The St. Louis Rams are the best defense in the NFL that no one talks about. Sure, they get thrown in the mix when people are discussing the NFC West, but typically that is simply a tag at the end of the discussion. Regardless of perception, the Rams have arguably the best defense in the NFC West, and maybe the entire NFL, which is supported by the fact that they rank in the Top 10 in nearly every major defensive category. More impressive than simply making the Top 10 in those statistical categories is their progression as the season has continued. Splitting the season right down the middle, the St. Louis Rams have improved in nearly every possible category on defense…
|Weeks 1 through 3||Weeks 4 through 6|
|Record||1 Win, 2 Losses||2 Wins, 1 Loss|
|First Downs Allowed||66||51|
|Hits on Quarterback||12||21|
|Tackles for a Loss||14||16|
Aside from turnovers, there is no category that has not been improved on in the last 3 games of the season. Looking at some of the more meaningful numbers, the St. Louis Rams have cut their points allowed by 57.7%, or from 78 point in the first half of the season to only 33 points in the second half of the season, and cut their yards allowed by 26.4%. In terms of getting to the opposing quarterback, the defense had a 9 more hits on the quarterback and 10 more sacks in the last three games compared to the first three matchups.
All of those numbers would not mean very much if they weren’t, at the end of the day, translating into wins. The Rams started off 1-2, losing to both opponents they faced from the NFC North. Against the Detroit Lions, the had been ahead for much of the game, but lost on a last second touchdown pass from Matthew Stafford. Against the Chicago Bears, the Rams were within a single score until about 9 minutes left in the 4th quarter when Sam Bradford through a pick-6, pushing the Bear ahead by two touchdowns, essentially ending the game. The point is, they were both winnable games, games that may have swung in the other direction if the defense had kept the teams out of the endzone.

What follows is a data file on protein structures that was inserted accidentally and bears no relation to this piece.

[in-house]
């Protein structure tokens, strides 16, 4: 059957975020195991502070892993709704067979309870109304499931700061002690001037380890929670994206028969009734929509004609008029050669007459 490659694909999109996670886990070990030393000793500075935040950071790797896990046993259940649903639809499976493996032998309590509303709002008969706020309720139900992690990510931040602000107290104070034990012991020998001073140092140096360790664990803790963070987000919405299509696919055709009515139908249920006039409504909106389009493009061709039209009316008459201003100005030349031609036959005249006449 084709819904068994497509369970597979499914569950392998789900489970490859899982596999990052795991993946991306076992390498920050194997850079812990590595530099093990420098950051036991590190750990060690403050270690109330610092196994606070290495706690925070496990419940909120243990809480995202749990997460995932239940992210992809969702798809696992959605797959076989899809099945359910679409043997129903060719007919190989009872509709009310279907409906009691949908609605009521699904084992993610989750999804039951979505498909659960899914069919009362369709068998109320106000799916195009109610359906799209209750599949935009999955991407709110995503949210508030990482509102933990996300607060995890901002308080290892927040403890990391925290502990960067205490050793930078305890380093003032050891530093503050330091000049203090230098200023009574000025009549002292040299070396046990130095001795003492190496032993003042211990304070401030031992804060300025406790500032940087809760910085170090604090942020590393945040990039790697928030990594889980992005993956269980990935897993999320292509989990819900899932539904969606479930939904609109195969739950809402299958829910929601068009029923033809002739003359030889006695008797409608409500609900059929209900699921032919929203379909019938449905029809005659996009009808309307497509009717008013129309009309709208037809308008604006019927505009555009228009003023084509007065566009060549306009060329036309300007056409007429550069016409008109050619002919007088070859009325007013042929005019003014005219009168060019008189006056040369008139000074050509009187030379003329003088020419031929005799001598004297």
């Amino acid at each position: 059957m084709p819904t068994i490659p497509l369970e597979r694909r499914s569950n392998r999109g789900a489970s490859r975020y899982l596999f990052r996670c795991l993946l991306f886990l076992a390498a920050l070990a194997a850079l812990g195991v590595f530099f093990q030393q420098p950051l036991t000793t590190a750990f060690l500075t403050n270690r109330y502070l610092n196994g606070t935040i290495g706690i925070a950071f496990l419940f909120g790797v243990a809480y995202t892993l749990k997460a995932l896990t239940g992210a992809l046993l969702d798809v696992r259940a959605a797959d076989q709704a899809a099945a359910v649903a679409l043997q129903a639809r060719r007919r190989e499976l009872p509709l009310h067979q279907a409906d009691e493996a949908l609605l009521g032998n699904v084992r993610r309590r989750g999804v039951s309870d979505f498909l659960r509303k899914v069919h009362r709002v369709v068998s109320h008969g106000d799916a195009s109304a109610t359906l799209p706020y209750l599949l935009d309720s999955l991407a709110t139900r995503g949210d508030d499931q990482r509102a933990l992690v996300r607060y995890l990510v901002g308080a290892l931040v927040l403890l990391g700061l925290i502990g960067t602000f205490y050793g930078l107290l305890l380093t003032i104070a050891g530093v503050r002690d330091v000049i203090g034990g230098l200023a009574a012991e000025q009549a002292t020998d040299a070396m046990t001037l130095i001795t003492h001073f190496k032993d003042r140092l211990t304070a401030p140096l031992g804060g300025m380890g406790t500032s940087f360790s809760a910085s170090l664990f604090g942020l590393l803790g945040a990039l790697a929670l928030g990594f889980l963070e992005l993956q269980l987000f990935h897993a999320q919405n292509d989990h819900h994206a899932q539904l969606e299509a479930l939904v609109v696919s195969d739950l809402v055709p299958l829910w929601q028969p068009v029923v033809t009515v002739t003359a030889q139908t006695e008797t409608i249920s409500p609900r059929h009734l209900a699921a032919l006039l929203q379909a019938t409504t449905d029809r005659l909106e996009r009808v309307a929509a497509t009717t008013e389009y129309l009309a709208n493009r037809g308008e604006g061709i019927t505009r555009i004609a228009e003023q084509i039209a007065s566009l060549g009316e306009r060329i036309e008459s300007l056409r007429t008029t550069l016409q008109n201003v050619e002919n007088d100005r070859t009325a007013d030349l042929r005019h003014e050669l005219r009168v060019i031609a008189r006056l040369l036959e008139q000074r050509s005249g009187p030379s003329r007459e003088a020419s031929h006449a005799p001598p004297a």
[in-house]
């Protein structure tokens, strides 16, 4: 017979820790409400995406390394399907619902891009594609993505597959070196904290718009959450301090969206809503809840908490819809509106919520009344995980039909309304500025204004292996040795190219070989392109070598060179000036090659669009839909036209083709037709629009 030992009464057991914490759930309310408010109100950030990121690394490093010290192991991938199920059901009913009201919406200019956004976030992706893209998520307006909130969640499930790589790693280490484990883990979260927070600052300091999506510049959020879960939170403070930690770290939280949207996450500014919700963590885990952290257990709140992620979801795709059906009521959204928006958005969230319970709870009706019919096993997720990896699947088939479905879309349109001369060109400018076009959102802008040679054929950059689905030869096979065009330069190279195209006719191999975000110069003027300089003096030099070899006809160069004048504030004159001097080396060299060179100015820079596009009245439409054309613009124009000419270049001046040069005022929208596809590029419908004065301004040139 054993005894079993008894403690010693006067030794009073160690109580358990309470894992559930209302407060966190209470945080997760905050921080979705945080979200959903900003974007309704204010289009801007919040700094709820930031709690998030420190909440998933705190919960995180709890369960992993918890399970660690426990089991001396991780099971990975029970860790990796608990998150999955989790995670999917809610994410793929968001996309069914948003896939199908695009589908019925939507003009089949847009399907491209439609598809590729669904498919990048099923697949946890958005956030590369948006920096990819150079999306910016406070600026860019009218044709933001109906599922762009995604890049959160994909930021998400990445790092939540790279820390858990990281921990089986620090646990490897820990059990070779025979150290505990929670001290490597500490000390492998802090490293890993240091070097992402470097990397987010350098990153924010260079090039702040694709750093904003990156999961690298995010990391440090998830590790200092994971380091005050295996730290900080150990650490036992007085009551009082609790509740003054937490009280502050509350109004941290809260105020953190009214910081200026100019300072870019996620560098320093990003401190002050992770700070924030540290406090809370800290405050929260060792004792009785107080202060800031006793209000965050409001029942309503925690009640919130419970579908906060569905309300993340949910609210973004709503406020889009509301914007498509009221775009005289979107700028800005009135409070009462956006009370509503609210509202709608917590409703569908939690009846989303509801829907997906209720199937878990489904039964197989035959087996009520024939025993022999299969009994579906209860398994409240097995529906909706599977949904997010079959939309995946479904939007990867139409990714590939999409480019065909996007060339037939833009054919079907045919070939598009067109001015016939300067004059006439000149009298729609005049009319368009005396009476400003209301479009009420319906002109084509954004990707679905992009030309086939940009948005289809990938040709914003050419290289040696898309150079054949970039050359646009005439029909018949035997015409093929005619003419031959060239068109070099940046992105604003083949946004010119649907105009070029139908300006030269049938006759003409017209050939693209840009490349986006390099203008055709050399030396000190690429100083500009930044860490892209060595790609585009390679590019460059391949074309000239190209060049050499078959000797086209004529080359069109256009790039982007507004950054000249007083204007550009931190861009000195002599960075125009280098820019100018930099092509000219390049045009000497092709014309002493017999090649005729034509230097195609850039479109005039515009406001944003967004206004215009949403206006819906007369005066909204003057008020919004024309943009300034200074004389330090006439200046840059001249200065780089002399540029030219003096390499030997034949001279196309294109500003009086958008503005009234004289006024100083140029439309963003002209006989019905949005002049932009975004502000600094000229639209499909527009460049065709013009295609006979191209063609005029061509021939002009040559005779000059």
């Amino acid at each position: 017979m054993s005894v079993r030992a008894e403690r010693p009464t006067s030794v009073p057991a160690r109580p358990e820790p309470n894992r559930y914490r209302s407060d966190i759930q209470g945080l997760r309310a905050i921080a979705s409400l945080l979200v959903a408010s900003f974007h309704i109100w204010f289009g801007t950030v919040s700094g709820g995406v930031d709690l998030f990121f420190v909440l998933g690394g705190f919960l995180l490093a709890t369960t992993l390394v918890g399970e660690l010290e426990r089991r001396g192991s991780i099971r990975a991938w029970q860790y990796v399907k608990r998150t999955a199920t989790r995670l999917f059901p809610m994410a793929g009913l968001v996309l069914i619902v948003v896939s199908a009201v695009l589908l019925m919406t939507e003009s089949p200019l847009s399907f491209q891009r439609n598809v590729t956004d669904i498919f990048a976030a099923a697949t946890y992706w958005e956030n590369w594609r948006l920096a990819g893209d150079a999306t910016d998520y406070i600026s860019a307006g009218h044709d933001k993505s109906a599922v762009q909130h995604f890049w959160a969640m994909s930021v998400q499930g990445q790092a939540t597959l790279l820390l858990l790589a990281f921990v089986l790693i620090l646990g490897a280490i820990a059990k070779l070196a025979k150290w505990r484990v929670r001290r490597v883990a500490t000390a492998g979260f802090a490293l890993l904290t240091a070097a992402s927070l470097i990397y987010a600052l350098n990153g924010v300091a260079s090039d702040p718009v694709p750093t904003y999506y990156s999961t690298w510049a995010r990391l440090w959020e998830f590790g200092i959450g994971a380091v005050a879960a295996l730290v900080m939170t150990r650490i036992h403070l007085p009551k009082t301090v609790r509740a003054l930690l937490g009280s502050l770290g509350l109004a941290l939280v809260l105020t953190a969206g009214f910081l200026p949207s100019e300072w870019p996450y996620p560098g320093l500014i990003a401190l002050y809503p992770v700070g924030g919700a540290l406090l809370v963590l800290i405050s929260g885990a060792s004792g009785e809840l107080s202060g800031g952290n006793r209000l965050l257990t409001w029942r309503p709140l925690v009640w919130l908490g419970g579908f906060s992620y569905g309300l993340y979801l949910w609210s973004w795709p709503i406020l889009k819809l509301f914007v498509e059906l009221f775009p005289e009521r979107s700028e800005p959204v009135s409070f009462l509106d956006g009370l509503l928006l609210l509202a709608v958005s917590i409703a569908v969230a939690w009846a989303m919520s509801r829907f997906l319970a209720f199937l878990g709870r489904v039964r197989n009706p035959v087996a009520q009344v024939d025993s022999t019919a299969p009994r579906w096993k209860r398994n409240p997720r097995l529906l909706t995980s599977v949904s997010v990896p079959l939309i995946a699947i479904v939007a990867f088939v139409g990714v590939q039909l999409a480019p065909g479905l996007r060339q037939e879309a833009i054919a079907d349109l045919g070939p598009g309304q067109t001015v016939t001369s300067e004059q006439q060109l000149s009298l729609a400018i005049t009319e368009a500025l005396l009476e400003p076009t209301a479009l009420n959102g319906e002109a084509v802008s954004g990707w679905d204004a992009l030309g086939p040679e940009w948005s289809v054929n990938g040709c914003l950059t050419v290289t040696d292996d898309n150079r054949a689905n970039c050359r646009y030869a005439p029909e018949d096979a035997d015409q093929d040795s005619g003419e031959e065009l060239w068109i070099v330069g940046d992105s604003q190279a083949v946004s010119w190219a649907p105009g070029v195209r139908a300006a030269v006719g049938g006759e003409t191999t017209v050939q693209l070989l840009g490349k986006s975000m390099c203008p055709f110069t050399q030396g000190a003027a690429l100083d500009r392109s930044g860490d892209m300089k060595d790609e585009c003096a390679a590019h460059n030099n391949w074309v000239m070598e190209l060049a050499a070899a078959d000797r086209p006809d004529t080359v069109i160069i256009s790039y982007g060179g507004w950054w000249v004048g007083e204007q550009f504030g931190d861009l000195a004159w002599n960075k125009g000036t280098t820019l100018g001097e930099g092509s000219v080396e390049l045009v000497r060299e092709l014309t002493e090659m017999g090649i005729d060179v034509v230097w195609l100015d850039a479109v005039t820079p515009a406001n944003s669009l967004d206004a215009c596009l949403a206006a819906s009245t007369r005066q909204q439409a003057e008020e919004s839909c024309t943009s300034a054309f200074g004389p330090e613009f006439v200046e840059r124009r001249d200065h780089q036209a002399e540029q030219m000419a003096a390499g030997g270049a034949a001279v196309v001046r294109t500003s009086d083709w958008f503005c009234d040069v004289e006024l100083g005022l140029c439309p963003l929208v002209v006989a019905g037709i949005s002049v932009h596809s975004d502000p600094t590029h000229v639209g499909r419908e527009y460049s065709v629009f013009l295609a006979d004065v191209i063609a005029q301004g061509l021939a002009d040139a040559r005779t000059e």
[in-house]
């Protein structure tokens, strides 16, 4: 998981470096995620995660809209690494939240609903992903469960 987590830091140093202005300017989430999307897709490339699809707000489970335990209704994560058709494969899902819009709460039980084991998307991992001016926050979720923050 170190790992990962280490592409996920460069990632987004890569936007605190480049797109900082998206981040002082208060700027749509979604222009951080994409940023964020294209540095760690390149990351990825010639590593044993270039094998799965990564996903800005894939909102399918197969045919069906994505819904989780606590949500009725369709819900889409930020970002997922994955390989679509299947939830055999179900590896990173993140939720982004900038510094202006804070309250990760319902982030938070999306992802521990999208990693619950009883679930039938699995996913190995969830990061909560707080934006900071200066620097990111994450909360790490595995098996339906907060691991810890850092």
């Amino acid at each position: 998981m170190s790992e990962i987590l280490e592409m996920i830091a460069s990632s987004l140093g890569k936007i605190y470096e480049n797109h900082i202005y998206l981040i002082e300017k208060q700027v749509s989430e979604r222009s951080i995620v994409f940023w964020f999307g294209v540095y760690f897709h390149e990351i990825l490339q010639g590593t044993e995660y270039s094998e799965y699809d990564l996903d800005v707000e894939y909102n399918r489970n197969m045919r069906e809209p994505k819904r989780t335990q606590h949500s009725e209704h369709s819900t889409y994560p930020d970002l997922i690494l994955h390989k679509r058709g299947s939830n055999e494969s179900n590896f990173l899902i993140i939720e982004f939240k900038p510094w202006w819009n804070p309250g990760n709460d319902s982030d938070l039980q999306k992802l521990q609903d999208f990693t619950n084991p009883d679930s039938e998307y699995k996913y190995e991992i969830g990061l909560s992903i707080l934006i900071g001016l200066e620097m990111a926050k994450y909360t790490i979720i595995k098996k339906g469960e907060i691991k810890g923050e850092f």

Now, the defense cannot be to blame for either of those games. In fact, the defense may have been the only variable keeping them from being a blowout, since the offense was not having any success moving the ball or putting points on the board. However, the defenses play may have been the difference in the Rams 2-1 record in the second half of the season. In the two wins, the offense only managed 36 points, with only 14 of them coming from the offense. The rest came from Greg Zuerlein’s 5 field goals and Johnny Hekker’s throw for a touchdown on a fake field goal attempt, contributing 22 of the 36 total points. The real difference was that the defense only allowed 16 total points from the Seattle Seahawks and the Arizona Cardinals.
The Green Bay Packers will come into the Edward Jones Dome in hopes that they can be the third team in the division to snag a win from the St. Louis Rams. However, with the return of Michael Brockers to the lineup and the progression of the linebackers and young secondary players, the Pack will not be facing the same team that the Bears or the Lions matched up against earlier in the season. The Rams truly are a team on the rise, and it has started with the defense. The Rams in the second half of the season are getting to the quarterback more often, averaging nearly 5 sacks and 7 hits on the quarterback per game and shutting down drives early, not allowing teams to reach the first down markers or get into field goal range. The Rams have only allowed 3 touchdowns in 3 games, and would likely be touting a 3-0 record if Zuerlein had made any one of the three field goal misses against the Miami Dolphins. If the offense can put points on the board, which they have so far against 3-4 base defenses and/or weak passing defenses, Aaron Rodgers and the Green Bay Packers could be in for a long day on Sunday.